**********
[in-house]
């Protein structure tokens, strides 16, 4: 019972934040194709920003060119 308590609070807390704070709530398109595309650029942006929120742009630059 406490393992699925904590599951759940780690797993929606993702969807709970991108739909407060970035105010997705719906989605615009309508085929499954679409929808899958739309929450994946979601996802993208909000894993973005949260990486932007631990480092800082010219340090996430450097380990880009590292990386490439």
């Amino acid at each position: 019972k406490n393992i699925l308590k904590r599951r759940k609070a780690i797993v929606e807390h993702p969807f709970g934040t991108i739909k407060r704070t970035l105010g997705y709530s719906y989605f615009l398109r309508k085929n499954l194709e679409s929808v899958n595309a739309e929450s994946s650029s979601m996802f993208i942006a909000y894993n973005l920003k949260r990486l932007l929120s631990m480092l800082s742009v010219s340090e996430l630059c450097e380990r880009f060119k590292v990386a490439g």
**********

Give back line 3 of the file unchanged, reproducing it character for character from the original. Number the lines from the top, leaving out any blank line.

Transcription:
């Amino acid at each position: 019972k406490n393992i699925l308590k904590r599951r759940k609070a780690i797993v929606e807390h993702p969807f709970g934040t991108i739909k407060r704070t970035l105010g997705y709530s719906y989605f615009l398109r309508k085929n499954l194709e679409s929808v899958n595309a739309e929450s994946s650029s979601m996802f993208i942006a909000y894993n973005l920003k949260r990486l932007l929120s631990m480092l800082s742009v010219s340090e996430l630059c450097e380990r880009f060119k590292v990386a490439g």